When bombs fell on Pearl
Harbor, Isaac Stern was at home in San Francisco,
listening to the New York Philharmonic on the radio. Stern,
then 21, was already an accomplished professional violinist,
and a nascent musical emissary. He was keenly aware, as
he later wrote, that "music became a necessary island
of peace that, if only briefly, took people away from
the enormous strains that were part of everyones
wartime consciousness." That insight whetted his career,
and it makes his death, eleven days after the atrocity
often called the second Pearl Harbor, especially poignant.
Again the world comes apart at its seams, but for once
Isaac Stern is not available to perform. Losing him is
one of the less cited but more mournful ways in which,
last September, we ended an era.
Of course its unlikely
that had he stayed around, Stern would have stopped the
war. But certainly he would have defended that island
of peace, in a way that would inevitably seem more enduring
and articulate than any candle-lit pop-star TV benefit
or Madison Square Garden rock-a-thon. He would have done
what he always had: persuasively reiterated the value
of music, and by extension, the value of human civilization.
Thats a tall order,
but Stern took it personally. Even the current crop of
great instrumentalists, many of whom he taught and some
of whose technical abilities admittedly exceeded his own,
cant match his pervasive cultural influence. To
begin with, Stern performed, and recorded, all the major
works for violin, including some, like Leonard Bernsteins
Serenade, that were composed with him in mind.
He appeared on every major stage in the world (and, if
surreptitiously, in a few classic films, like Fiddler
on the Roof). Most importantly, he guarded musics
treasures, whether by nurturing young talent, preserving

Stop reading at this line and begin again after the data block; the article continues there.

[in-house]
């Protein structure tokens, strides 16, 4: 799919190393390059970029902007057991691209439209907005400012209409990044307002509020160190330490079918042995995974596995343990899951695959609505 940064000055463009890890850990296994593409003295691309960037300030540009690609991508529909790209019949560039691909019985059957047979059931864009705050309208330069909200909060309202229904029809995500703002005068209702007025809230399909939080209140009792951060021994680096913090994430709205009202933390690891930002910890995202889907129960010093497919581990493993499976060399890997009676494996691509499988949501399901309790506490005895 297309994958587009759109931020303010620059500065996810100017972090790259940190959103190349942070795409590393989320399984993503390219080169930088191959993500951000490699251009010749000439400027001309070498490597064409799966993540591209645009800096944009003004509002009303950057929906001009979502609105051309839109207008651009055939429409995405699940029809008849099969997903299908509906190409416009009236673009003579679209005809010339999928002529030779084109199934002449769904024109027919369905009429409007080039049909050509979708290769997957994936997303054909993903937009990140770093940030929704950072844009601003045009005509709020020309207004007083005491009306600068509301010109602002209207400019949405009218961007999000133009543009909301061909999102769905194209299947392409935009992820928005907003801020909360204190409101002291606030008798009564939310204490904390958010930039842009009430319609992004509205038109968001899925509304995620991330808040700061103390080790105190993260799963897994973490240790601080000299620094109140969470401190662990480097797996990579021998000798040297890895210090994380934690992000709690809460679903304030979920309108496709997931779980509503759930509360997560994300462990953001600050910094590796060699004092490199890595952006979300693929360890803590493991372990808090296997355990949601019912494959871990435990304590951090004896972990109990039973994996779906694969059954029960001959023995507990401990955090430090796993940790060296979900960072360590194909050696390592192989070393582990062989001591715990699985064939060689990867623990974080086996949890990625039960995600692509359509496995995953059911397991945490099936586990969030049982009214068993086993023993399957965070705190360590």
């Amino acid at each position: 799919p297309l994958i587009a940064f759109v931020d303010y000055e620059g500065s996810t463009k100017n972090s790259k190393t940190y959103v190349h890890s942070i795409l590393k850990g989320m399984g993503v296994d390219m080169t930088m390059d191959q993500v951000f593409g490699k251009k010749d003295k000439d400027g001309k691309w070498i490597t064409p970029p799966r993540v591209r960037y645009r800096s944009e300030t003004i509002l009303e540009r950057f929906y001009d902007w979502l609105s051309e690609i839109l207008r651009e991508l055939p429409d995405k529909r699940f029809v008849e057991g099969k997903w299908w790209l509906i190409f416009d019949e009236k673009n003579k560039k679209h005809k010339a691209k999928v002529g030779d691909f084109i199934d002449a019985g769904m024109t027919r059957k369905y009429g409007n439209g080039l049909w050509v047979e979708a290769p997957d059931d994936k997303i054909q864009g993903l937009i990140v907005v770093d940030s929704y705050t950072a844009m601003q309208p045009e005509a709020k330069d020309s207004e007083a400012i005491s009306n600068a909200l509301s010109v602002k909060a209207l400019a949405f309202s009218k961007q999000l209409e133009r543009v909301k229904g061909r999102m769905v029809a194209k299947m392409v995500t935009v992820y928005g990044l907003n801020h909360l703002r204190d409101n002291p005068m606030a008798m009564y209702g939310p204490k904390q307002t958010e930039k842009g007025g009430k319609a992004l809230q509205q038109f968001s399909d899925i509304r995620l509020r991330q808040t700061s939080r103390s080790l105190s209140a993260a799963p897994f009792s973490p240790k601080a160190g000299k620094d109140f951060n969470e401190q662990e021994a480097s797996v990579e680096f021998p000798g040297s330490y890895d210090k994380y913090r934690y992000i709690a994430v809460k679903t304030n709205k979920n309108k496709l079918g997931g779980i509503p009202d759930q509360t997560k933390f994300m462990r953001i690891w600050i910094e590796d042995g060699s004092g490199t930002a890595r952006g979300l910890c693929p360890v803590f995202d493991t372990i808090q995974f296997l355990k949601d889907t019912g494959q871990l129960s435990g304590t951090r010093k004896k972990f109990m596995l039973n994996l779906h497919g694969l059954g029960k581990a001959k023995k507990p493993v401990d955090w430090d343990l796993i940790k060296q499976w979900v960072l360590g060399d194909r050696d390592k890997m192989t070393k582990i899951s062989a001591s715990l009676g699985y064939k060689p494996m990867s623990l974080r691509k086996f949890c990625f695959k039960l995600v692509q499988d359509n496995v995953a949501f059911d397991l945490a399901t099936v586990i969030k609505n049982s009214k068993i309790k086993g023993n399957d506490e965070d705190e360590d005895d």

property, or ensuring high visibility and financial support.
The Stern era was anything but idle, and his advocacy
was self-propagating: the fate of orchestral music in
the 21st century will owe much to its guidance from Isaac
Stern in the 20th.
His real memorial, and
the altar to his legacy, is Carnegie Hall, a place he
once described as "Americas promissory note for
the future of music." If you know anything about Carnegie
Hall, you know that the way to get there is by practicing,
that its the heart of New Yorksif not
the Western worldsmusical culture, and that
it would be long gone were it not for Isaac Stern. In
1960, Stern took stock of the halls past and took
action for its future, famously leading the campaign to
save it from demolition, and officially inaugurating himself
as a musical activist. He served as the halls president
from then until his death, helped restore it in 1986,
and of course performed there, hundreds of times. Stern
would probably agree that if one of them absolutely had
to go, better him than Carnegie Hall.
And so, perhaps it is ungracious
to have expected another encore, to keep applauding with
the hope that hes not really gone, that hell
return to offer some solace for these trying times with
one more show, one more chance to see him live under the
lightsthe spry bounce of his snow-white tufts; the
glint of thick horn-rims; the eyebrows arching, furrowing,
arching again; the jowly cheeks trembling, perspired;
the rapt, inward focus or the impish, dimpled grin. And
of course, the fiddle itself, the glorious music.
Stern hadnt been
a prodigy, nor a technical virtuoso. But hed developed
an honest and refreshingly organic approach to his instrument:
he could bring an enormous range of emotion to bear on
a piece without ever seeming to intrude. It was what in
jazz they call a great feel; when he played, he never
repeated himself. Stern once described the trait he most
admired in the late flutist Jean-Pierre Rampal, another
high-profile soloist in classical AND jazz, as being "involved
with the meaning of every note." He told his students
not to try impressing listeners but instead to simply
share with them the beauty of the music.
His friend Nancy Bechtle,
the former president of the San Francisco Symphony, recalls:
I was going down to
Stanford one day, and listening to the Beethoven violin
concerto on the radio, and I stopped and sat in the
carI had to know who was playing. And you know
its fairly long; I had come in partway through
and I sat in the car and thought, this is so fabulous!
And I waited
and it was indeed Isaac. Maybe
its because the Beethoven concerto is so familiar
to everybody, that when you hear him play it
at least to me, its
maybe the best one
Ive ever heard. The sweet parts are sweeter,
the dramatic parts are more dramatic. I think with
certain peoples playing, its like their
character comes through. And I somehow could feel
that this was somebody very special. Not even knowing
that it was Isaac. Not even knowing that it was somebody